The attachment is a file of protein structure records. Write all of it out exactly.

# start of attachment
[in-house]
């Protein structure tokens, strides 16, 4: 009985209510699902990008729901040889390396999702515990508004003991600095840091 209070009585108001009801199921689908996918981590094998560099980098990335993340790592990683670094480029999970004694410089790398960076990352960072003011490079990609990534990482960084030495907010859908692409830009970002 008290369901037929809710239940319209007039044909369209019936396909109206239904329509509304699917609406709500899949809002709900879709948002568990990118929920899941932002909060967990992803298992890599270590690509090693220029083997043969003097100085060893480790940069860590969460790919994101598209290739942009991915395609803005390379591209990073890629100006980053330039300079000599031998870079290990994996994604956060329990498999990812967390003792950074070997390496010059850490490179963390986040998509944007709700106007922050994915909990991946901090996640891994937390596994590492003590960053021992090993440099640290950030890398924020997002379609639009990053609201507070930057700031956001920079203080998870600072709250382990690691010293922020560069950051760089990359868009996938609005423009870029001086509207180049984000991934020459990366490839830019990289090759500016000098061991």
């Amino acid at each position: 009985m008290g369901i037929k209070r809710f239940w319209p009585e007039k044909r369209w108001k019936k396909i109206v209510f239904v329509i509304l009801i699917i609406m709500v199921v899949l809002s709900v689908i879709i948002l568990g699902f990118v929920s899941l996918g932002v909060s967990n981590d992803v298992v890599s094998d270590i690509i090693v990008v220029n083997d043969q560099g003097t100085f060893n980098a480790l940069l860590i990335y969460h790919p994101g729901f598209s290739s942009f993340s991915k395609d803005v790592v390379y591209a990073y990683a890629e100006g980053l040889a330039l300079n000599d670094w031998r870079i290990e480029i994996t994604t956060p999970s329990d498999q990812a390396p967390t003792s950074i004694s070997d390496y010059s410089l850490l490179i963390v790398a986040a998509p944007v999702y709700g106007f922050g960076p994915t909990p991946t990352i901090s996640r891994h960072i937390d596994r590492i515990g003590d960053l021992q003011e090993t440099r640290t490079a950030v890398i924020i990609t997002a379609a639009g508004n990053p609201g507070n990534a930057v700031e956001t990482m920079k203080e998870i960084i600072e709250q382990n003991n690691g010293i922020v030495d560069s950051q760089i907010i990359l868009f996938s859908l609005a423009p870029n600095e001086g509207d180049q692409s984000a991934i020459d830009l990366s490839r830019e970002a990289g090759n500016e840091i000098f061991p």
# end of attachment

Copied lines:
[in-house]
């Protein structure tokens, strides 16, 4: 009985209510699902990008729901040889390396999702515990508004003991600095840091 209070009585108001009801199921689908996918981590094998560099980098990335993340790592990683670094480029999970004694410089790398960076990352960072003011490079990609990534990482960084030495907010859908692409830009970002 008290369901037929809710239940319209007039044909369209019936396909109206239904329509509304699917609406709500899949809002709900879709948002568990990118929920899941932002909060967990992803298992890599270590690509090693220029083997043969003097100085060893480790940069860590969460790919994101598209290739942009991915395609803005390379591209990073890629100006980053330039300079000599031998870079290990994996994604956060329990498999990812967390003792950074070997390496010059850490490179963390986040998509944007709700106007922050994915909990991946901090996640891994937390596994590492003590960053021992090993440099640290950030890398924020997002379609639009990053609201507070930057700031956001920079203080998870600072709250382990690691010293922020560069950051760089990359868009996938609005423009870029001086509207180049984000991934020459990366490839830019990289090759500016000098061991």
């Amino acid at each position: 009985m008290g369901i037929k209070r809710f239940w319209p009585e007039k044909r369209w108001k019936k396909i109206v209510f239904v329509i509304l009801i699917i609406m709500v199921v899949l809002s709900v689908i879709i948002l568990g699902f990118v929920s899941l996918g932002v909060s967990n981590d992803v298992v890599s094998d270590i690509i090693v990008v220029n083997d043969q560099g003097t100085f060893n980098a480790l940069l860590i990335y969460h790919p994101g729901f598209s290739s942009f993340s991915k395609d803005v790592v390379y591209a990073y990683a890629e100006g980053l040889a330039l300079n000599d670094w031998r870079i290990e480029i994996t994604t956060p999970s329990d498999q990812a390396p967390t003792s950074i004694s070997d390496y010059s410089l850490l490179i963390v790398a986040a998509p944007v999702y709700g106007f922050g960076p994915t909990p991946t990352i901090s996640r891994h960072i937390d596994r590492i515990g003590d960053l021992q003011e090993t440099r640290t490079a950030v890398i924020i990609t997002a379609a639009g508004n990053p609201g507070n990534a930057v700031e956001t990482m920079k203080e998870i960084i600072e709250q382990n003991n690691g010293i922020v030495d560069s950051q760089i907010i990359l868009f996938s859908l609005a423009p870029n600095e001086g509207d180049q692409s984000a991934i020459d830009l990366s490839r830019e970002a990289g090759n500016e840091i000098f061991p």